Lawyer Prashant Bhushan and former Union minister Arun Shourie met CBI Director Alok Verma on Thursday, demanding a probe into alleged corruption in the Rafale aircraft deal and offset contract.
Along with a "detailed" complaint under the Prevention of Corruption Act, Mr Bhushan and Mr Shourie submitted documents buttressing their argument for the need of probe.
Alleging that the offset contract for Rafale aircraft was actually a commission to an Anil Ambani-led Reliance group subsidiary, they asked CBI Director Alok Verma to take government's permission to initiate a probe in accordance with the law.
French company Dassault Aviation, the makers of Rafale, had chosen Reliance Defence as its partner to fulfil offset obligations of the deal. Rejecting allegations of corruption, the government has been maintaining it did not have any role in selection of the offset partner by Dassault.
India had inked an inter-governmental agreement with France in September last year for procurement of 36 Rafale fighter jets at a cost of around Rs 58,000 crore, nearly one-and-a-half years after Prime Minister Narendra Modi announced the proposal during a visit to Paris. The delivery of the jets is scheduled to begin from September 2019.
In the 33-page complaint to the CBI, Mr Bhushan and Mr Shourie claimed that Anil Ambani-led Reliance group had incorporated its own subsidiary Reliance Defence barely a few days before the deal was to be signed in Paris.
Barely two months after the deal was signed, Defence Procurement Procedure (DPP), 2013 was amended, with amendments dealing only with offset conditions, it said.
"Evidently, even in August, 2015, when the main procurement contract was yet to be signed, somebody in the government was overly concerned with offsets," it alleged. "The said amendment was thereafter incorporated in DPP, 2016 verbatim, which came into effect on April 1, 2016," it alleged.
Alleging "a scam of Rs 36,000 crore", the complaint claimed that the deal was executed in "improper, dishonest, malafide, and abuse of official position".
It alleged that "no mandatory prerequisites for the deal including IAF Services Head Quarters initiating the procurement process by preparing Services Qualitative Requirements (SQRs), Categorisation Committee recommending the 'mode of procurement'; Defence Acquisition Council and others were taken".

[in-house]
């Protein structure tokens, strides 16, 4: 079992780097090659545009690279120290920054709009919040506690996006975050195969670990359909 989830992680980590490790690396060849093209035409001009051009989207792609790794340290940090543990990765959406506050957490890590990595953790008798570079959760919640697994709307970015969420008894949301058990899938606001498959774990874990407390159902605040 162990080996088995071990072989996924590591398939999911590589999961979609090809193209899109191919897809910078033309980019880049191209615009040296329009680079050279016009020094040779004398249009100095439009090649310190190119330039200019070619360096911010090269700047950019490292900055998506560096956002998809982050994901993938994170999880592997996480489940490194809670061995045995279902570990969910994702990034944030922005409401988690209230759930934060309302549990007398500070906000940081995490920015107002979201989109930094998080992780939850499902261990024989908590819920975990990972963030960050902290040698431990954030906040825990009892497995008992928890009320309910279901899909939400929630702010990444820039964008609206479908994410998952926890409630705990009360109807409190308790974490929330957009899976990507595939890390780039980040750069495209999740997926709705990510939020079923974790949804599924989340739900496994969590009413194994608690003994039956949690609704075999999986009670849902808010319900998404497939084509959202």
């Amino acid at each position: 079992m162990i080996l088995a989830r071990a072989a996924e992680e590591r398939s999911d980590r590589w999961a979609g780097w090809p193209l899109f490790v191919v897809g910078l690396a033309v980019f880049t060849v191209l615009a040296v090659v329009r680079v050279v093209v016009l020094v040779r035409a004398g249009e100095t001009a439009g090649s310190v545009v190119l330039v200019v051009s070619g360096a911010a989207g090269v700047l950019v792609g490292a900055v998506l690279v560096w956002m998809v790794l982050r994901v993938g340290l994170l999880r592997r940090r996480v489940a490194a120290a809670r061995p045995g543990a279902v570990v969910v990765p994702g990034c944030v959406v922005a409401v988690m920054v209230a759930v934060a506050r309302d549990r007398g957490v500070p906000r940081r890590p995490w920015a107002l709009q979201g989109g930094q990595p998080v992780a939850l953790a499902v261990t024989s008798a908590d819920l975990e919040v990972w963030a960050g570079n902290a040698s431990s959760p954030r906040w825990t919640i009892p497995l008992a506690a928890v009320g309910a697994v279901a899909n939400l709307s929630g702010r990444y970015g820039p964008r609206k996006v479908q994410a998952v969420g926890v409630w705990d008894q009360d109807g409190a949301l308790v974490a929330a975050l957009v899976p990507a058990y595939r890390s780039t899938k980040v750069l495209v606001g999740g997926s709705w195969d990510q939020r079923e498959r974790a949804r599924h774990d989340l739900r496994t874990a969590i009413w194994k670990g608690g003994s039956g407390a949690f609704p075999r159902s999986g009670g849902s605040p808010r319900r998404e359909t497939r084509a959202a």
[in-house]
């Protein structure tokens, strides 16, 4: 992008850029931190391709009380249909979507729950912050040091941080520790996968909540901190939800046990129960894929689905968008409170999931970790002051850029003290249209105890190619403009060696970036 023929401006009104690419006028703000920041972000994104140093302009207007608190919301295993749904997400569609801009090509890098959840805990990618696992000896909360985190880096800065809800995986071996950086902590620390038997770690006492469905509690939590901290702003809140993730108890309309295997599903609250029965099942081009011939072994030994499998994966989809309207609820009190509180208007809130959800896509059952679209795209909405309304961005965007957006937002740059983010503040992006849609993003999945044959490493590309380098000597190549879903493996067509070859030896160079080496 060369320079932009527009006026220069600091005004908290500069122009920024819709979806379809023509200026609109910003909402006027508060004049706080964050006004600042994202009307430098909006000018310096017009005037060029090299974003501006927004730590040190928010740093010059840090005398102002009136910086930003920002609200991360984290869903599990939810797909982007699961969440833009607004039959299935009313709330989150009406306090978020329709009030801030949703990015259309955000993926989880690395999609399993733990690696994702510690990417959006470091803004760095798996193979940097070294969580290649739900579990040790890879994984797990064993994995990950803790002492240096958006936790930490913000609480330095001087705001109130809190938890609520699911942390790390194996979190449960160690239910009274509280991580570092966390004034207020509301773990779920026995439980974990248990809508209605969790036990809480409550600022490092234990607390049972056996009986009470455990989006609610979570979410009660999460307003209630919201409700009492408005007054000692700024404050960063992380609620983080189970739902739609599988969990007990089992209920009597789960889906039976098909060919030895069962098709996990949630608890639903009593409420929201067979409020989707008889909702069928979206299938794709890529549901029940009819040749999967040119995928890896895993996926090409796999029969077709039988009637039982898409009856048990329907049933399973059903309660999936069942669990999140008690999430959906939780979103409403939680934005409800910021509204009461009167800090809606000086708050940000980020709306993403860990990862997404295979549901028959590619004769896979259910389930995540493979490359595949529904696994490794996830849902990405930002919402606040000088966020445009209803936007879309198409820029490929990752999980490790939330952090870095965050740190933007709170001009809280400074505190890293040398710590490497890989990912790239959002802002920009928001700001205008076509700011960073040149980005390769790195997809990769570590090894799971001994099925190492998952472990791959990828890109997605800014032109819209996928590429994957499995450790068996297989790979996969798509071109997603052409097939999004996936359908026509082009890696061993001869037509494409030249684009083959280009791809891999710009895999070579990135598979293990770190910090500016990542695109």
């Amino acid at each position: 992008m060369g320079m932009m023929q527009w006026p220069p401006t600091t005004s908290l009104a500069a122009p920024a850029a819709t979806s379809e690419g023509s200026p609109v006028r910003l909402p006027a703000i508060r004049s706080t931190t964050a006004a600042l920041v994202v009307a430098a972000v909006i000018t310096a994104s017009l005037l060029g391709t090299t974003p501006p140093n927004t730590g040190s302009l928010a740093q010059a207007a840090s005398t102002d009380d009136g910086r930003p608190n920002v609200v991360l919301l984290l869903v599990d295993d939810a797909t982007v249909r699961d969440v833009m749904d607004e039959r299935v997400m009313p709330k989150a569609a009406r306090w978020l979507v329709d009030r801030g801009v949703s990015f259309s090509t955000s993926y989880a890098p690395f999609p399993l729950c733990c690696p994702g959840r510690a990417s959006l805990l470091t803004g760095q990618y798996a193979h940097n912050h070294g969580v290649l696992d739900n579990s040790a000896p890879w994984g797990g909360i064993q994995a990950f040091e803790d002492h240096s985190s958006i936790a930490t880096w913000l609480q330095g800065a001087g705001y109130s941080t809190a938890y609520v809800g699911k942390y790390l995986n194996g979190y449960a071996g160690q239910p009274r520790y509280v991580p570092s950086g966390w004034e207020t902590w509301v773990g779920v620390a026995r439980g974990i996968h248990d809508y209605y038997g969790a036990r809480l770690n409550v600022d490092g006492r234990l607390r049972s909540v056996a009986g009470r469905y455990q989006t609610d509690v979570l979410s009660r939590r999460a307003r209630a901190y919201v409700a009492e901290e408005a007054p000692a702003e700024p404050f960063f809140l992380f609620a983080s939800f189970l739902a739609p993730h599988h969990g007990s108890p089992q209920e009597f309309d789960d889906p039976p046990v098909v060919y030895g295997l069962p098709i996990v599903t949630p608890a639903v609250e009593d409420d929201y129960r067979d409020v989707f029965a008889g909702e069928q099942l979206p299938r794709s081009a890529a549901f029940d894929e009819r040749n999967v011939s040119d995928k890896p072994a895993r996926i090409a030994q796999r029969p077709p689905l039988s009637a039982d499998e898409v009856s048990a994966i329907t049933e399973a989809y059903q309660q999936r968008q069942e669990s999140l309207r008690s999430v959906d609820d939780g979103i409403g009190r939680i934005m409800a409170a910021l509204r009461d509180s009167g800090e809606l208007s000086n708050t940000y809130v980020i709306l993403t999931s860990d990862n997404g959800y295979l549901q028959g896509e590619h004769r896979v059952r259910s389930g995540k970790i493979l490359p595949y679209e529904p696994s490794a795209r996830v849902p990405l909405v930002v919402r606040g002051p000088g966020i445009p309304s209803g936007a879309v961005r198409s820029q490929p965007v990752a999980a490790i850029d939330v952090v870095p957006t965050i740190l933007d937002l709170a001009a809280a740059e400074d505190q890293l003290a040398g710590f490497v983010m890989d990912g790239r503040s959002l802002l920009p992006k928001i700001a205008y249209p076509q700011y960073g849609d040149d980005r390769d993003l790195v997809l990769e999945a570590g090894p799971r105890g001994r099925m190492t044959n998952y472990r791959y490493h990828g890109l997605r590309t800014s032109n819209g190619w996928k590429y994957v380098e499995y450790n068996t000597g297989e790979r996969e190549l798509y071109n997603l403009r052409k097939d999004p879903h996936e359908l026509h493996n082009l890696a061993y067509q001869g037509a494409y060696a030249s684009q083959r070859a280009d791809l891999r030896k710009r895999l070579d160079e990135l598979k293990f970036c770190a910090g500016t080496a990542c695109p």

"The original deal for 126 aircraft was also inclusive of weapons.... Therefore, only the cost of the new weapons could be inflated and was indeed artificially inflated," the complaint alleged.
It alleged if price had been the real concern for the government for discarding the old deal, the government would have considered Eurofighter's offer of July 12, 2014 to reduce its price by a full 20 per cent.
The "government's claims that Dassault was not satisfied with HAL are belied by the former HAL Chairman, T Suvarana Raju, who was the lead technical negotiator for the original deal, and has dared the government to put the files in the public domain," it said.
"We are also aware that this will place you in the peculiar situation, of having to ask the accused himself, for permission to investigate a case against him," the duo said in the complaint to the CBI Director.
"We realise that your hands are tied in this matter, but we request you to at least take the first step, of seeking permission of the government under Section 17(A) of Prevention of Corruption Act for investigating this offence and under which, 'the concerned authority shall convey its decision under this section within a period of three months, which may, for reasons to be recorded in writing by such authority, be extended by a further period of one month'," the complaint said.
After submitting the complaint to the CBI Director in his office at agency headquarters, Shourie, who is a vocal critic of the Modi government, said "every single element, every single fact has been documented in annexure". The government could not explain rationale behind cutting down deal for 126 aircraft to 36 aircraft, he claimed.
Mr Shourie, who was a Union minister in the Atal Bihari Vajapee-led NDA government, has been sidelined in the party under the current BJP leadership.
"The CBI Director said he will look into it very carefully. He said he will take appropriate action," Mr Bhushan said.
Opposition Congress has accused the government of choosing Reliance Defence over state-run Hindustan Aeronautics Ltd to benefit the private firm though it did not have any experience in the aerospace sector. It raised several questions about the deal including the rates.
Defence Minister Nirmala Sitharaman had said the defence procurement procedure allows a contract with a friendly government, and had rubbished allegations that government was favouring any businessman through the deal.
Ms Sitharaman had said the cost of each aircraft along with weapon systems was much lower than what was negotiated by the UPA government.
Reliance Defence had said Dassault chose it to meet its 'offset' or export obligation in the contract and the Ministry of Defence has no role in the selection of Indian partners by the foreign vendors.
Company CEO Rajesh Dhingra had said the government-to-government deal requires all 36 aircraft to be delivered in a 'fly-away' condition which means "they are to be exported from France by Dassault" and "HAL or anyone else cannot be the production agency for the simple reason that no aircraft are to be produced in India."